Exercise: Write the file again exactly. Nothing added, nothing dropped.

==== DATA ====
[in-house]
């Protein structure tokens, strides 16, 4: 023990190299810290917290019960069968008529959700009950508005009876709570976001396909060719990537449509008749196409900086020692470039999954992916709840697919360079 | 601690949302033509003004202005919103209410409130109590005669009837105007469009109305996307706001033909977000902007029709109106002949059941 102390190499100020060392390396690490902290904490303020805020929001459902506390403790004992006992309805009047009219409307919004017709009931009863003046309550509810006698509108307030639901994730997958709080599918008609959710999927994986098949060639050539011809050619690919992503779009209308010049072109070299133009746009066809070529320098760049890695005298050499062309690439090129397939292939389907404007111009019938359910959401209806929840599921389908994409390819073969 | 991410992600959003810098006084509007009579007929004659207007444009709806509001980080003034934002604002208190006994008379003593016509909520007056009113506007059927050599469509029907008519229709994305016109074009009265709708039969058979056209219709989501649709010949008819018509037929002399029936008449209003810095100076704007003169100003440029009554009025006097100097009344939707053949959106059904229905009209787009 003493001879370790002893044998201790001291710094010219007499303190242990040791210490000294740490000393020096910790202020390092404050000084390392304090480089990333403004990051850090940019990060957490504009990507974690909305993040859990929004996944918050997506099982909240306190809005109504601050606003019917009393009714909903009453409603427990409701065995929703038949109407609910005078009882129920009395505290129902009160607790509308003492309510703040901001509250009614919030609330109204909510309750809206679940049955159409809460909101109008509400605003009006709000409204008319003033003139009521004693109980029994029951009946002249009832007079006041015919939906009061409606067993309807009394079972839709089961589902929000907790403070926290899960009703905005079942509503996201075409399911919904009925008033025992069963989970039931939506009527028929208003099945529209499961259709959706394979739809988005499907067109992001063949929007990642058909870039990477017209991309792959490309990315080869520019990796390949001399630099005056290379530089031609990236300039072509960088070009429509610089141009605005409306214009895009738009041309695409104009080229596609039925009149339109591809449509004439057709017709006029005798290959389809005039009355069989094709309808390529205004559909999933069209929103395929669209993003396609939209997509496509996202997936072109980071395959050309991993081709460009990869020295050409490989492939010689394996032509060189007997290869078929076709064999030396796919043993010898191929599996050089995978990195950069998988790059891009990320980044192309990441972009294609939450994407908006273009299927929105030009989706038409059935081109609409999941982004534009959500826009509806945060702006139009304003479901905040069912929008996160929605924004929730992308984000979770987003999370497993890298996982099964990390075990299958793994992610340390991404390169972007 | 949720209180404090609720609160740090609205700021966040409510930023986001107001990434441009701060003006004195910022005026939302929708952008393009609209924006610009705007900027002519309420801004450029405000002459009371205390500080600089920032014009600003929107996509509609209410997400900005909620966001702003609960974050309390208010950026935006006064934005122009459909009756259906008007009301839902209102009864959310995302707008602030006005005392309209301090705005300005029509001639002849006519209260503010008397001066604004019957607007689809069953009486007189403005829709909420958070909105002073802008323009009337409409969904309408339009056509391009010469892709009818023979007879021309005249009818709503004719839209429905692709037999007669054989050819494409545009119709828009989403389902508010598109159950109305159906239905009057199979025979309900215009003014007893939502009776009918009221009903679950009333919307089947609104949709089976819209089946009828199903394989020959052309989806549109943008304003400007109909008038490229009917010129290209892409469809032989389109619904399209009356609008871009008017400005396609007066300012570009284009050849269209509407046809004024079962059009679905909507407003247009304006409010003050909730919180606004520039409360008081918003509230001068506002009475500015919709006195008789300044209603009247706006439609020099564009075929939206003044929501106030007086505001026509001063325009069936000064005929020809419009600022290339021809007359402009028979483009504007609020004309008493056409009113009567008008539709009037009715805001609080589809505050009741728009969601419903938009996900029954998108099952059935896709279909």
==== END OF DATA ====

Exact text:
[in-house]
């Protein structure tokens, strides 16, 4: 023990190299810290917290019960069968008529959700009950508005009876709570976001396909060719990537449509008749196409900086020692470039999954992916709840697919360079 | 601690949302033509003004202005919103209410409130109590005669009837105007469009109305996307706001033909977000902007029709109106002949059941 102390190499100020060392390396690490902290904490303020805020929001459902506390403790004992006992309805009047009219409307919004017709009931009863003046309550509810006698509108307030639901994730997958709080599918008609959710999927994986098949060639050539011809050619690919992503779009209308010049072109070299133009746009066809070529320098760049890695005298050499062309690439090129397939292939389907404007111009019938359910959401209806929840599921389908994409390819073969 | 991410992600959003810098006084509007009579007929004659207007444009709806509001980080003034934002604002208190006994008379003593016509909520007056009113506007059927050599469509029907008519229709994305016109074009009265709708039969058979056209219709989501649709010949008819018509037929002399029936008449209003810095100076704007003169100003440029009554009025006097100097009344939707053949959106059904229905009209787009 003493001879370790002893044998201790001291710094010219007499303190242990040791210490000294740490000393020096910790202020390092404050000084390392304090480089990333403004990051850090940019990060957490504009990507974690909305993040859990929004996944918050997506099982909240306190809005109504601050606003019917009393009714909903009453409603427990409701065995929703038949109407609910005078009882129920009395505290129902009160607790509308003492309510703040901001509250009614919030609330109204909510309750809206679940049955159409809460909101109008509400605003009006709000409204008319003033003139009521004693109980029994029951009946002249009832007079006041015919939906009061409606067993309807009394079972839709089961589902929000907790403070926290899960009703905005079942509503996201075409399911919904009925008033025992069963989970039931939506009527028929208003099945529209499961259709959706394979739809988005499907067109992001063949929007990642058909870039990477017209991309792959490309990315080869520019990796390949001399630099005056290379530089031609990236300039072509960088070009429509610089141009605005409306214009895009738009041309695409104009080229596609039925009149339109591809449509004439057709017709006029005798290959389809005039009355069989094709309808390529205004559909999933069209929103395929669209993003396609939209997509496509996202997936072109980071395959050309991993081709460009990869020295050409490989492939010689394996032509060189007997290869078929076709064999030396796919043993010898191929599996050089995978990195950069998988790059891009990320980044192309990441972009294609939450994407908006273009299927929105030009989706038409059935081109609409999941982004534009959500826009509806945060702006139009304003479901905040069912929008996160929605924004929730992308984000979770987003999370497993890298996982099964990390075990299958793994992610340390991404390169972007 | 949720209180404090609720609160740090609205700021966040409510930023986001107001990434441009701060003006004195910022005026939302929708952008393009609209924006610009705007900027002519309420801004450029405000002459009371205390500080600089920032014009600003929107996509509609209410997400900005909620966001702003609960974050309390208010950026935006006064934005122009459909009756259906008007009301839902209102009864959310995302707008602030006005005392309209301090705005300005029509001639002849006519209260503010008397001066604004019957607007689809069953009486007189403005829709909420958070909105002073802008323009009337409409969904309408339009056509391009010469892709009818023979007879021309005249009818709503004719839209429905692709037999007669054989050819494409545009119709828009989403389902508010598109159950109305159906239905009057199979025979309900215009003014007893939502009776009918009221009903679950009333919307089947609104949709089976819209089946009828199903394989020959052309989806549109943008304003400007109909008038490229009917010129290209892409469809032989389109619904399209009356609008871009008017400005396609007066300012570009284009050849269209509407046809004024079962059009679905909507407003247009304006409010003050909730919180606004520039409360008081918003509230001068506002009475500015919709006195008789300044209603009247706006439609020099564009075929939206003044929501106030007086505001026509001063325009069936000064005929020809419009600022290339021809007359402009028979483009504007609020004309008493056409009113009567008008539709009037009715805001609080589809505050009741728009969601419903938009996900029954998108099952059935896709279909």